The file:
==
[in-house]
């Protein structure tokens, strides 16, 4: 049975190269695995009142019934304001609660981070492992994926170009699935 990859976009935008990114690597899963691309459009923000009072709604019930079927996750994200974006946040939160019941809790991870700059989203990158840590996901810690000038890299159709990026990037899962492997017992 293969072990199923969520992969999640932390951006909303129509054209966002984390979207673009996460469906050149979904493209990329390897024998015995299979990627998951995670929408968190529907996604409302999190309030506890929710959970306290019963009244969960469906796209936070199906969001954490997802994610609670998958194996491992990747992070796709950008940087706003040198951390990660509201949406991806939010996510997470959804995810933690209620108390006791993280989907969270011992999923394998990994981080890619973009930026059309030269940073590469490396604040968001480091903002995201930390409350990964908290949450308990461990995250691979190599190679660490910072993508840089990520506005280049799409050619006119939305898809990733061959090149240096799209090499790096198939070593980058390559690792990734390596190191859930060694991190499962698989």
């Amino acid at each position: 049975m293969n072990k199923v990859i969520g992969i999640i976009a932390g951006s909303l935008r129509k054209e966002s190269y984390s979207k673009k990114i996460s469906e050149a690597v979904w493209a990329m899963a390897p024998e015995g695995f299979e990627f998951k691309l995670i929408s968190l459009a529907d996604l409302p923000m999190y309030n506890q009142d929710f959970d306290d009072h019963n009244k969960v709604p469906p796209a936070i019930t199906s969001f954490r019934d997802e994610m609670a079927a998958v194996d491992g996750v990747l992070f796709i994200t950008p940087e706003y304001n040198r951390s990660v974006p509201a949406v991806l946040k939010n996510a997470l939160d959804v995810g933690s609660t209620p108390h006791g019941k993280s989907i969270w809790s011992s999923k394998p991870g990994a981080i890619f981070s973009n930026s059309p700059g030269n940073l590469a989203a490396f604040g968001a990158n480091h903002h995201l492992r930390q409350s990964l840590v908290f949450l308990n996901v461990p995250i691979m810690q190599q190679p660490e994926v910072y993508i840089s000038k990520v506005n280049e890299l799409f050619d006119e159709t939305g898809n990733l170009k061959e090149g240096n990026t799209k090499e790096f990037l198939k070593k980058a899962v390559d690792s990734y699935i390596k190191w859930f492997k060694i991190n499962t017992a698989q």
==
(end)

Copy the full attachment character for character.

[in-house]
């Protein structure tokens, strides 16, 4: 049975190269695995009142019934304001609660981070492992994926170009699935 990859976009935008990114690597899963691309459009923000009072709604019930079927996750994200974006946040939160019941809790991870700059989203990158840590996901810690000038890299159709990026990037899962492997017992 293969072990199923969520992969999640932390951006909303129509054209966002984390979207673009996460469906050149979904493209990329390897024998015995299979990627998951995670929408968190529907996604409302999190309030506890929710959970306290019963009244969960469906796209936070199906969001954490997802994610609670998958194996491992990747992070796709950008940087706003040198951390990660509201949406991806939010996510997470959804995810933690209620108390006791993280989907969270011992999923394998990994981080890619973009930026059309030269940073590469490396604040968001480091903002995201930390409350990964908290949450308990461990995250691979190599190679660490910072993508840089990520506005280049799409050619006119939305898809990733061959090149240096799209090499790096198939070593980058390559690792990734390596190191859930060694991190499962698989």
């Amino acid at each position: 049975m293969n072990k199923v990859i969520g992969i999640i976009a932390g951006s909303l935008r129509k054209e966002s190269y984390s979207k673009k990114i996460s469906e050149a690597v979904w493209a990329m899963a390897p024998e015995g695995f299979e990627f998951k691309l995670i929408s968190l459009a529907d996604l409302p923000m999190y309030n506890q009142d929710f959970d306290d009072h019963n009244k969960v709604p469906p796209a936070i019930t199906s969001f954490r019934d997802e994610m609670a079927a998958v194996d491992g996750v990747l992070f796709i994200t950008p940087e706003y304001n040198r951390s990660v974006p509201a949406v991806l946040k939010n996510a997470l939160d959804v995810g933690s609660t209620p108390h006791g019941k993280s989907i969270w809790s011992s999923k394998p991870g990994a981080i890619f981070s973009n930026s059309p700059g030269n940073l590469a989203a490396f604040g968001a990158n480091h903002h995201l492992r930390q409350s990964l840590v908290f949450l308990n996901v461990p995250i691979m810690q190599q190679p660490e994926v910072y993508i840089s000038k990520v506005n280049e890299l799409f050619d006119e159709t939305g898809n990733l170009k061959e090149g240096n990026t799209k090499e790096f990037l198939k070593k980058a899962v390559d690792s990734y699935i390596k190191w859930f492997k060694i991190n499962t017992a698989q």